Shakespeare is the number one best-selling author in the world, with Agatha Christie as a close second. (Taking into account that Bible has one Author, and He not of this world). But while Shakespeare is amazing as a writer, he really wrote to be spoken. When put in the hands of a brilliant director, like Kenneth Branagh, the result is magic. I’ve seen Branagh’s adaptation of Henry V several times, and it still gives me chills. Like Fiddler on the Roof, it’s one of the few older films that stand the passage of time.
There’s one scene in particular, near the end of the movie, which, without fail, makes my heart soar. King Henry V, nicknamed “Harry”, has led the British troops into France, and the Battle of Agincourt approaches. The French outnumber them by a large margin. It’s a pretty hopeless situation.
A fellow named Westmoreland laments, rather understandably, “O that we now had here but one ten thousand of those men in England that do no work to-day!”
Harry, overhearing, says—well, watch it yourself:
See what I mean by thrilling? The music helps, of course, but Branagh, playing Harry, is pure passion. After that, I think I’d follow the man to Hell and back.
Then the inner skeptic protests. What, after all, does he do but cater to these ignorant country bumpkins’ self-righteous pride? He tells them that one day, they shall each of them “strip his sleeve and show his scars, and say ‘These wounds I had on Crispian’s day.’…Then shall our names, familiar in his mouth as household words…be in their flowing cups freshly rememb’red.” Is this only self-centered glory-lust?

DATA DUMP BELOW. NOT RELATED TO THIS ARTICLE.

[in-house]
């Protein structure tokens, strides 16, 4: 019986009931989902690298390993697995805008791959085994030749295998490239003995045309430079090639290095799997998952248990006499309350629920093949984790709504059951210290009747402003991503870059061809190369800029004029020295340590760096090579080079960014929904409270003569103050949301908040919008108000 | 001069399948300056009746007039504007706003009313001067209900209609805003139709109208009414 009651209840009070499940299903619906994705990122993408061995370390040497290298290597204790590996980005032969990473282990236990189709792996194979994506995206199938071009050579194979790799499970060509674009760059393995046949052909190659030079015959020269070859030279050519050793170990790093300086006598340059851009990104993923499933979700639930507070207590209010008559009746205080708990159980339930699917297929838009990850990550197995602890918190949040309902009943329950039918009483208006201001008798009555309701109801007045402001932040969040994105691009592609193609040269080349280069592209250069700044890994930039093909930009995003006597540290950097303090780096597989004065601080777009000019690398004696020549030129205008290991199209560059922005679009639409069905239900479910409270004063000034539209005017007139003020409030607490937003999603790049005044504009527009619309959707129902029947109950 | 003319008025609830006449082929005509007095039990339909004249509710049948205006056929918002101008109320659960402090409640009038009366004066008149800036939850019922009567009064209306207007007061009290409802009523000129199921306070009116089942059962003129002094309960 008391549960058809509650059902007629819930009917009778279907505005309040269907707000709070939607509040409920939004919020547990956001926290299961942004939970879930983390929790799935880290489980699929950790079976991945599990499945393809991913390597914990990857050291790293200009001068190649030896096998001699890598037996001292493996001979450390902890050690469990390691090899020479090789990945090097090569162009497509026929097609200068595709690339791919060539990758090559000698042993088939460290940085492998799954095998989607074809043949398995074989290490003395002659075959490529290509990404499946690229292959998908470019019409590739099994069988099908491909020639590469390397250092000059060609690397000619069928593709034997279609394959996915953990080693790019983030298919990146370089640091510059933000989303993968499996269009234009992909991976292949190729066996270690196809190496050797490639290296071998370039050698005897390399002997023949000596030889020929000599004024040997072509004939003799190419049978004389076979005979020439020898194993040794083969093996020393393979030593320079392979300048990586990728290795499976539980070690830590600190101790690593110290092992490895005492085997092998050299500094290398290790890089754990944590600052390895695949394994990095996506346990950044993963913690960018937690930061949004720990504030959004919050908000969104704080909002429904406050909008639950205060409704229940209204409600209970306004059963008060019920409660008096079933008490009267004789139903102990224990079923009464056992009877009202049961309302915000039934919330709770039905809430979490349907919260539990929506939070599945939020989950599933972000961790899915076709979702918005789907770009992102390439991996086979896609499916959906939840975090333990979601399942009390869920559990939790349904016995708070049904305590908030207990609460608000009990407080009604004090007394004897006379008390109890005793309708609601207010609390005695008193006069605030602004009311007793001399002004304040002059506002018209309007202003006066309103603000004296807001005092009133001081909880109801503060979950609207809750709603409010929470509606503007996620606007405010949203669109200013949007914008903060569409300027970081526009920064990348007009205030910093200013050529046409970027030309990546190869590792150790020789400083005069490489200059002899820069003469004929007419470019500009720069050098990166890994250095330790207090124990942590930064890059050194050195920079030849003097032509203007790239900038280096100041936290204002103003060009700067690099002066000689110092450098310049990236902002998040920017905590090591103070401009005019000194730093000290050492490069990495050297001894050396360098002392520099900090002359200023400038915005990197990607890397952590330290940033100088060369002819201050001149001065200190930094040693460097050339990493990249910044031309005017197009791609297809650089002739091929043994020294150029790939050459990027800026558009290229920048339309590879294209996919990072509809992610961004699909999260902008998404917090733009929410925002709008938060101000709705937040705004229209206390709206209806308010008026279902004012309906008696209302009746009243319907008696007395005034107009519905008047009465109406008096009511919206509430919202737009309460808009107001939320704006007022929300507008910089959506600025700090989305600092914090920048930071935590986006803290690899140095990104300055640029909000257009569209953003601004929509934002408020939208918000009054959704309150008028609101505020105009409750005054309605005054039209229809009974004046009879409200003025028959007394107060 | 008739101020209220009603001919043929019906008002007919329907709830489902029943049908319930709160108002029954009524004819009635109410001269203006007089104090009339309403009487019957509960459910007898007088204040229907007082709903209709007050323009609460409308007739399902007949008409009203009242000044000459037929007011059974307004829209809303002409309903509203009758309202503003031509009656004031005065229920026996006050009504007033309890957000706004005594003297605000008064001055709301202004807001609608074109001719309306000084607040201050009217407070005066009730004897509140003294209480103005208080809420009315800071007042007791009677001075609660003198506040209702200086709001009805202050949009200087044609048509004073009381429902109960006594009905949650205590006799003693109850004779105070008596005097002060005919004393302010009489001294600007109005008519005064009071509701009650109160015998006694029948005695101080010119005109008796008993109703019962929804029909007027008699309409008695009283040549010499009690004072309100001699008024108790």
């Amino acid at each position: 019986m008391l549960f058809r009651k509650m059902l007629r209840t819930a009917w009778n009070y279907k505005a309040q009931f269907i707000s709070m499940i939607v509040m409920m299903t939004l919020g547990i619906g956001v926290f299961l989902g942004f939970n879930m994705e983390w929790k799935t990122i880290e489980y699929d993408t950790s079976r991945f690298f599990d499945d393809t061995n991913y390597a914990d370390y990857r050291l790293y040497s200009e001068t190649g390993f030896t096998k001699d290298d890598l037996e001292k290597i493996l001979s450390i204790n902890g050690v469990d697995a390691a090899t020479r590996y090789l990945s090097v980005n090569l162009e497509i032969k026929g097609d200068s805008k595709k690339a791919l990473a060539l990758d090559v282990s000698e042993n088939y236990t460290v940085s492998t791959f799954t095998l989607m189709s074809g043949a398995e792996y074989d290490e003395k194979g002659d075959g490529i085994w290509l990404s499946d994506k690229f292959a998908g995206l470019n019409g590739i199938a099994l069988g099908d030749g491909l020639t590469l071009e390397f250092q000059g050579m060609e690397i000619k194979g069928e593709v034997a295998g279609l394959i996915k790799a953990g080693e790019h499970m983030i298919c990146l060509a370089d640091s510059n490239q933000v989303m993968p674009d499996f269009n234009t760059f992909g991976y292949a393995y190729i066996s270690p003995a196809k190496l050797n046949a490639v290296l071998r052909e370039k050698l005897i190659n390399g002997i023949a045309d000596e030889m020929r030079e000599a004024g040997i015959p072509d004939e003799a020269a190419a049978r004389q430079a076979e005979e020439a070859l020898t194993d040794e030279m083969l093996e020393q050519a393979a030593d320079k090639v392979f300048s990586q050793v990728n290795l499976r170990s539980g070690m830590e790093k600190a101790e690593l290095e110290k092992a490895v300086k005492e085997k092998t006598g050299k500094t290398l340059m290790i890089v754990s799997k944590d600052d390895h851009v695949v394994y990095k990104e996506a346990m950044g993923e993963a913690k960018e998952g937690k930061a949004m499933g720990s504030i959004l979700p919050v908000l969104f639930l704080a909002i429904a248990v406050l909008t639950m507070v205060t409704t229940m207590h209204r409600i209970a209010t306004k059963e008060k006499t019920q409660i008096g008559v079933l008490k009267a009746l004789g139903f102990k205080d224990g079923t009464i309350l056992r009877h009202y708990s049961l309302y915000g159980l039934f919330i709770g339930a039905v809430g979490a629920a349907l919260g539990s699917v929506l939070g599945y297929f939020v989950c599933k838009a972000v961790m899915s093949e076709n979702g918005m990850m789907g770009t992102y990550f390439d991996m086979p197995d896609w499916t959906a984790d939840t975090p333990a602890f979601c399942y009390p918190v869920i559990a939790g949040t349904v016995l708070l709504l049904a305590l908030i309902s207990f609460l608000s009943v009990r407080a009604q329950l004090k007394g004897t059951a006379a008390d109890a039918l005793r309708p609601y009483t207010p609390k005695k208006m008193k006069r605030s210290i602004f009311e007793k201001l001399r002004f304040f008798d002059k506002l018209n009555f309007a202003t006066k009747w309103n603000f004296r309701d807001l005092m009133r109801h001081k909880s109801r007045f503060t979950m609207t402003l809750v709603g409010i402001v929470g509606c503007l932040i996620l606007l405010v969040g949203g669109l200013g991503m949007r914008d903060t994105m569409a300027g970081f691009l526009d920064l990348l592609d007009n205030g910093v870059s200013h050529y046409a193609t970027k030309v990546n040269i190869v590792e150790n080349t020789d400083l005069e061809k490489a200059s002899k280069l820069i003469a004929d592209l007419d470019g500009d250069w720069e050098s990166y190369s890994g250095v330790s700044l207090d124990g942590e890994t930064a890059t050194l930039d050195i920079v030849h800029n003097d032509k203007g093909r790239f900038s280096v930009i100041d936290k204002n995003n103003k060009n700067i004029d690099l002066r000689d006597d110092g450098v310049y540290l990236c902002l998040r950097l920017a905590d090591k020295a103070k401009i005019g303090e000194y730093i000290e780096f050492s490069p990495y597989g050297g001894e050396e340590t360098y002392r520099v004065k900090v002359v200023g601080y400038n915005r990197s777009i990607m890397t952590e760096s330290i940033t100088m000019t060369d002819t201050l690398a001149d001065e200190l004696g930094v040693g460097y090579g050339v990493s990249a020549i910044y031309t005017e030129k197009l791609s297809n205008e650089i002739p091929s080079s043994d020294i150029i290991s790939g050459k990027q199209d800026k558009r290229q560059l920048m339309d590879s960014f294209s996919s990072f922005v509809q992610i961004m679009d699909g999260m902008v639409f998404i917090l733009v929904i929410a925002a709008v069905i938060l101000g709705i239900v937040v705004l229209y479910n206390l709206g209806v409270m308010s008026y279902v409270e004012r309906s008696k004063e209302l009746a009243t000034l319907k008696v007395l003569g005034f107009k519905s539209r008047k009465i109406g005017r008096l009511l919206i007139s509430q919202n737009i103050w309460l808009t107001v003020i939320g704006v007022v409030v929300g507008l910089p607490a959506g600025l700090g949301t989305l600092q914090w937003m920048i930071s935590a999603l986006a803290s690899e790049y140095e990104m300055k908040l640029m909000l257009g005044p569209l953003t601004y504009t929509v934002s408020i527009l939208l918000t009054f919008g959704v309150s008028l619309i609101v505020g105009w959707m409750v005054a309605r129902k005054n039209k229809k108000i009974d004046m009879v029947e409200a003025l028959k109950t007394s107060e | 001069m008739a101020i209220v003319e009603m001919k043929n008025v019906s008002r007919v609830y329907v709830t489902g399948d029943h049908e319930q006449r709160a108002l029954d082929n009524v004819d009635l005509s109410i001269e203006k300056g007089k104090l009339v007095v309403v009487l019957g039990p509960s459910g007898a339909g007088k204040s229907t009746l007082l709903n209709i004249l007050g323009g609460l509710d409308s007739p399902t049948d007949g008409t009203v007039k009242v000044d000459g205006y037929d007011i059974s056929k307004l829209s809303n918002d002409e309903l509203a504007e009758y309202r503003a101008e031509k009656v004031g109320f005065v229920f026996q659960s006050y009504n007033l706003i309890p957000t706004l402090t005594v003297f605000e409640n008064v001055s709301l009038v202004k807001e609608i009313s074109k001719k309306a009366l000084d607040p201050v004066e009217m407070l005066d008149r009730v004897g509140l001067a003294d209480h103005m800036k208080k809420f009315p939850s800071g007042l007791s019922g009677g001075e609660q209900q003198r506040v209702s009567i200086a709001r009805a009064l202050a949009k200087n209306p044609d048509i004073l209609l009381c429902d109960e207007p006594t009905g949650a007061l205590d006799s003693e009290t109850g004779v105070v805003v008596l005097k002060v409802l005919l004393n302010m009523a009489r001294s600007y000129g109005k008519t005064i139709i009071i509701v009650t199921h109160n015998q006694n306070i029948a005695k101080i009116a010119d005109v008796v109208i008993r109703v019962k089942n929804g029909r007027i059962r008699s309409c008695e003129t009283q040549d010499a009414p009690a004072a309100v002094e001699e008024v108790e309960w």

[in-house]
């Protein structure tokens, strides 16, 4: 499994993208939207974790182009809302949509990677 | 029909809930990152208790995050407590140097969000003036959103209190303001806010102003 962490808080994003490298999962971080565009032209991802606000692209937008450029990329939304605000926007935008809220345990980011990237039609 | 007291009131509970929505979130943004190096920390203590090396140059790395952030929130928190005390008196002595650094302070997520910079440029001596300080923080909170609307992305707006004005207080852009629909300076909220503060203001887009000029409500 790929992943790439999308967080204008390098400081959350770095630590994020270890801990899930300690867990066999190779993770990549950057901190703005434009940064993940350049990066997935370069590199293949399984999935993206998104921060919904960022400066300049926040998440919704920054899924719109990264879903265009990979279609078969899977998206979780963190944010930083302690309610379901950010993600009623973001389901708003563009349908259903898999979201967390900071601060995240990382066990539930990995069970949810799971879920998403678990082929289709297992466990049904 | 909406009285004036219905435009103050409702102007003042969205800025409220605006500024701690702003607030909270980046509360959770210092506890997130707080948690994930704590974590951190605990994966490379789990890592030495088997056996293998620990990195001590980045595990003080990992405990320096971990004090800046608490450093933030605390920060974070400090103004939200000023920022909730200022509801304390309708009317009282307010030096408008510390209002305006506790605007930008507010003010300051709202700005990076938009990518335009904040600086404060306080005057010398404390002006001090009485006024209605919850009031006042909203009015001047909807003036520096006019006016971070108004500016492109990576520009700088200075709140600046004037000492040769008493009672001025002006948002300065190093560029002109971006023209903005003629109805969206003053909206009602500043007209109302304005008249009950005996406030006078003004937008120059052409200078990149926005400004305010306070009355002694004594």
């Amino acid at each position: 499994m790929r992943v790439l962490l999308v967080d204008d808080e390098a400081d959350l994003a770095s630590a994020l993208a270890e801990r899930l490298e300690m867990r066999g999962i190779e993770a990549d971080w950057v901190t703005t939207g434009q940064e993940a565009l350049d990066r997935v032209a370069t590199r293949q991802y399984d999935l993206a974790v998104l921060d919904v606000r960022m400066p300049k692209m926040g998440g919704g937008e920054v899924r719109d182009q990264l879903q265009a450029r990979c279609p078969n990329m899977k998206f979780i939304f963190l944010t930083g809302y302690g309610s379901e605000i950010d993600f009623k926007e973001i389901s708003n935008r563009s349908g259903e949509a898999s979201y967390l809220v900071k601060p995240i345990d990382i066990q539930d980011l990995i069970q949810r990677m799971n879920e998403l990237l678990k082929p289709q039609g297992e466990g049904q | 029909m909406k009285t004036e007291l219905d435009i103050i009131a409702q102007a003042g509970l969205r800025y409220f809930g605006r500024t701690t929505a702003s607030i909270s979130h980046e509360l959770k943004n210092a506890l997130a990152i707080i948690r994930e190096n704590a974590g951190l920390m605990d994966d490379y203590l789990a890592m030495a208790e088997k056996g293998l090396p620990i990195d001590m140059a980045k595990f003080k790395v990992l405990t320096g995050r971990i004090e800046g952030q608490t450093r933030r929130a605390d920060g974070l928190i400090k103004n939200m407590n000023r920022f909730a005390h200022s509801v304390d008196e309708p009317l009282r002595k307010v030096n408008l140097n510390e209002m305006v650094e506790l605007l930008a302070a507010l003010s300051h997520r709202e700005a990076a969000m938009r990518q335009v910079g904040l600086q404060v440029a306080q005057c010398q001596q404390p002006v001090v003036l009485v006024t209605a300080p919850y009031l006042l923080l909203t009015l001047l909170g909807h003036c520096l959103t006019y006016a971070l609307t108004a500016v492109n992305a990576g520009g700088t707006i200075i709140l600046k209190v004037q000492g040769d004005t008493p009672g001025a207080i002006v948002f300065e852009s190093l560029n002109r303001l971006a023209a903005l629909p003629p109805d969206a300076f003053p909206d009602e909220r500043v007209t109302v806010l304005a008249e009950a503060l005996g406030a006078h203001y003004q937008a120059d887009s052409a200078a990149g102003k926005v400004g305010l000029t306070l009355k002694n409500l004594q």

But as things often go, I soon came upon an answer to my almost forgotten query. While reading G.K. Chesterton’s wonderful biography of Charles Dickens for a research paper, I came across these words: “There is a great man who makes every man feel small. But the real great man is the man who makes every man feel great.”
I was immediately struck by the truth of the statement, and I immediately thought of King Harry and his ragtag band of Englishmen, who, after all, won the day. Harry made his men feel that they were great. Not superior, but great. Part of something important, servants of a great purpose. They were part of a “band of brothers.”
Harry’s greatness was compounded as he continued to live out Chesterton’s statement that not only do great men make others feel great, but great men do not think themselves great. Great men believe in equality, the equality of all men before God. True greatness comes only through humility. Intelligent, cocky Winston Churchill was not as great as the humble, brilliant G.K. Chesterton.
Harry, after the battle, sings “Non nobis, Domine, sed nomini tuo da gloriam. Not to us, O Lord, but to thy name give glory.”
And he was truly great.